Newborn infants hospitalized in Neonatal Intensive Care Units directly after labor have increased needs that include the infants’ vital signs and providing a safe environment for them. The above mentioned newborns, mostly preterm infants, are in risk of increased morbidity and mortality. The aim of the present literature review is to present the impact of music and other sounds in the clinical status of newborns hospitalized in Intensive Care Units. The conditions of their hospitalization with the annoying noise, bright lights, absence of parents and frequent medical procedures can cause stress affecting the infants’ development. The use of music and other sounds in the Intensive Care Unit can cover unpleasant noise and has been found to induce stress levels providing calm, less cry and better sleep conditions for preterm newborns. An improvement in their cardiac and respiratory rate, an increase in oxygen saturation and better sucking behaviours were found leading to improved feeding status. Mothers’ presence while singing lullabies or talking to their infants resulted in less side effects such as bradycardia, apnoea, and hypoxia. Parents also benefited as they their stress levels dropped and developed better communication with their infants. As a non-pharmacological method used to reduce pain sometimes had positive effects and sometime not. Furthermore, music is considered to be safe and of low cost intervention.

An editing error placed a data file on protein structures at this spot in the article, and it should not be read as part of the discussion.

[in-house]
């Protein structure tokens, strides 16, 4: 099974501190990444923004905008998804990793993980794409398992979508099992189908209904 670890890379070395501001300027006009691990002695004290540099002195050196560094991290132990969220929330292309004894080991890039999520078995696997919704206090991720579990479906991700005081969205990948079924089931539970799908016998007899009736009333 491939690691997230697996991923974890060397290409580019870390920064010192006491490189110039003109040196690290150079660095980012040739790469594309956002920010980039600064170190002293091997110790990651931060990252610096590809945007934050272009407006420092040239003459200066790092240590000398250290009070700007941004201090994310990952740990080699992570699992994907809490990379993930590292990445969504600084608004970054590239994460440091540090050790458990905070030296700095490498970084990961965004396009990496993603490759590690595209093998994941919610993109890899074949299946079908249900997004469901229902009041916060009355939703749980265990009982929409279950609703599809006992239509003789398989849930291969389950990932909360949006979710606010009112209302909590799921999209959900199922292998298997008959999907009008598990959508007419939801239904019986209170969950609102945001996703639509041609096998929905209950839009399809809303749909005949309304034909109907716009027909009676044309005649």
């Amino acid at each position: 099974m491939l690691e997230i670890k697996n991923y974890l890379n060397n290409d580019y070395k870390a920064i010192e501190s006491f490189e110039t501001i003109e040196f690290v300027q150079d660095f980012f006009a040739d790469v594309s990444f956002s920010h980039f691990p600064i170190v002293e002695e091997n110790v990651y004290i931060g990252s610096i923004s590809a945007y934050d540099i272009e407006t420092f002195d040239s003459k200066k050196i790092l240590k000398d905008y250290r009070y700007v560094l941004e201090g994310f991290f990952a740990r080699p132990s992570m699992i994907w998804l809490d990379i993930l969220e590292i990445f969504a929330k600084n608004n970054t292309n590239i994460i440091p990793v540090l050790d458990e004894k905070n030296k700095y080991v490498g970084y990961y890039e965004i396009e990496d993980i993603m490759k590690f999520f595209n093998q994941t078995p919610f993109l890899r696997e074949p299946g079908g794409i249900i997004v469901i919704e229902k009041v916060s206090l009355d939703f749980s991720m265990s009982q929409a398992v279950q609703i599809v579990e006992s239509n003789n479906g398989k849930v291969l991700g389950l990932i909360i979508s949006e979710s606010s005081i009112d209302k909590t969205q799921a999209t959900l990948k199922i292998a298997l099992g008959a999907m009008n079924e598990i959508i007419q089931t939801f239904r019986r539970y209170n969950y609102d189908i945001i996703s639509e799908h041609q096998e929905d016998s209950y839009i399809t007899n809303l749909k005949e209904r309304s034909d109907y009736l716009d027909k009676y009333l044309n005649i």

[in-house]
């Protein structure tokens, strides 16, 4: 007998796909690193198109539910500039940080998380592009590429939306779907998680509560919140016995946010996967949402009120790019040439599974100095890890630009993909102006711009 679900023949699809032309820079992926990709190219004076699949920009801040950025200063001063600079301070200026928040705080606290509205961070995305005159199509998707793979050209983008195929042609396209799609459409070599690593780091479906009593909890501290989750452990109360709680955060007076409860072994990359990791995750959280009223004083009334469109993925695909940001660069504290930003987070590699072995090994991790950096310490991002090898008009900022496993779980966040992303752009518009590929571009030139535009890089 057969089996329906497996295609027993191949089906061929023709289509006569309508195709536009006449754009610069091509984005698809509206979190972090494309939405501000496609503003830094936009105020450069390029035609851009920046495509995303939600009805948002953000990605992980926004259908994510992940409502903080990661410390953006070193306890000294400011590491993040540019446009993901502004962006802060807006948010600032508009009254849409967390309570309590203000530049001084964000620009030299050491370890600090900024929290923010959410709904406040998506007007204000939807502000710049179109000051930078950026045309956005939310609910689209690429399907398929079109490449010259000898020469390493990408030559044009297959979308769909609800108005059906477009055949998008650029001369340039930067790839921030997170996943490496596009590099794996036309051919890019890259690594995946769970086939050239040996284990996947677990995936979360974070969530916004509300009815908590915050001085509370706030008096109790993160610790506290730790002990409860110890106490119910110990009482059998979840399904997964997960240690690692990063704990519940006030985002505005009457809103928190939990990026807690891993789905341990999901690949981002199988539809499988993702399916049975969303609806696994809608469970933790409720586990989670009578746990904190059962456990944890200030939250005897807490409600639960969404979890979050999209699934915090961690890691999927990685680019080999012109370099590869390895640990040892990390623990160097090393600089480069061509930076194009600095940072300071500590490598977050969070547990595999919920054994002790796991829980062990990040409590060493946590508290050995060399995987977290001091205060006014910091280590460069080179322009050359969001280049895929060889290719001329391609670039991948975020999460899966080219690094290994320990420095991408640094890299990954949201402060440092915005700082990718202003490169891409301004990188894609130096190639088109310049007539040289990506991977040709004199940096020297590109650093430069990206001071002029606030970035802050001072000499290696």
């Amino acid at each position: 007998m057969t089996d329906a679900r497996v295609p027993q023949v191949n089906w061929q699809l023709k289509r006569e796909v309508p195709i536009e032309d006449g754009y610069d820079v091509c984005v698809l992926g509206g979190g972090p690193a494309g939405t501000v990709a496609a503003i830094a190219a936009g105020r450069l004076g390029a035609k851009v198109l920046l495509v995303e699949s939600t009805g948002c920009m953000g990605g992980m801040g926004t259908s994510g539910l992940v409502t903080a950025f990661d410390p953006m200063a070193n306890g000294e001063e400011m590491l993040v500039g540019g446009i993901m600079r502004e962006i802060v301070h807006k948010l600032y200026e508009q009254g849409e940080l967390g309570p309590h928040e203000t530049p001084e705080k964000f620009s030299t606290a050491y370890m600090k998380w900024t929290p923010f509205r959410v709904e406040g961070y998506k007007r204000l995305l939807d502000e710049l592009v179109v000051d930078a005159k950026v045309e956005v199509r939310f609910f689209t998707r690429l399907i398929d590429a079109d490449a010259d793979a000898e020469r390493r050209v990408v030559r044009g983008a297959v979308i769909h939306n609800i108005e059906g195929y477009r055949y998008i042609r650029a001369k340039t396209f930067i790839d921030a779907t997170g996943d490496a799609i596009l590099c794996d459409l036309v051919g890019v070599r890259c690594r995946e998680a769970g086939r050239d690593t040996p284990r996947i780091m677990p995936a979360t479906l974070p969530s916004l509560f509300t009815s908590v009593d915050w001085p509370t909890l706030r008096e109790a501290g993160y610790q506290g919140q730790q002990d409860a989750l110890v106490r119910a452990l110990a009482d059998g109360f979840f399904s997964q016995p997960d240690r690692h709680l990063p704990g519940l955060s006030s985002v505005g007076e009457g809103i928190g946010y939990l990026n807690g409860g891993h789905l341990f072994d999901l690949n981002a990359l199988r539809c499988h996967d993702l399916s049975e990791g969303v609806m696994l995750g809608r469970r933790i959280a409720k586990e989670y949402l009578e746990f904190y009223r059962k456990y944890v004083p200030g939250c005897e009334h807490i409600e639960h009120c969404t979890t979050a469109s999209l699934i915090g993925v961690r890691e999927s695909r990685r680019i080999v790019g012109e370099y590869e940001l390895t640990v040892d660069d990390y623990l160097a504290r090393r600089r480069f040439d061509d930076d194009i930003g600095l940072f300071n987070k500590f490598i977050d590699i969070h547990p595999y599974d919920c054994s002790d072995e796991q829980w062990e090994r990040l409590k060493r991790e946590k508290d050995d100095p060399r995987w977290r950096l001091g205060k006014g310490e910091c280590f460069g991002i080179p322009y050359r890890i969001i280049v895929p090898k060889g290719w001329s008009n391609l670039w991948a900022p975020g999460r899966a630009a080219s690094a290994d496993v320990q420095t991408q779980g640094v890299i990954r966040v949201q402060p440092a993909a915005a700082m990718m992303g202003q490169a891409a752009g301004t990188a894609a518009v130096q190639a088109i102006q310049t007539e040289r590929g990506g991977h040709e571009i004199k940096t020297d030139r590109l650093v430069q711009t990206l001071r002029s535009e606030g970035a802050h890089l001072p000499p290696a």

Keywords: infants, intensive care units, music.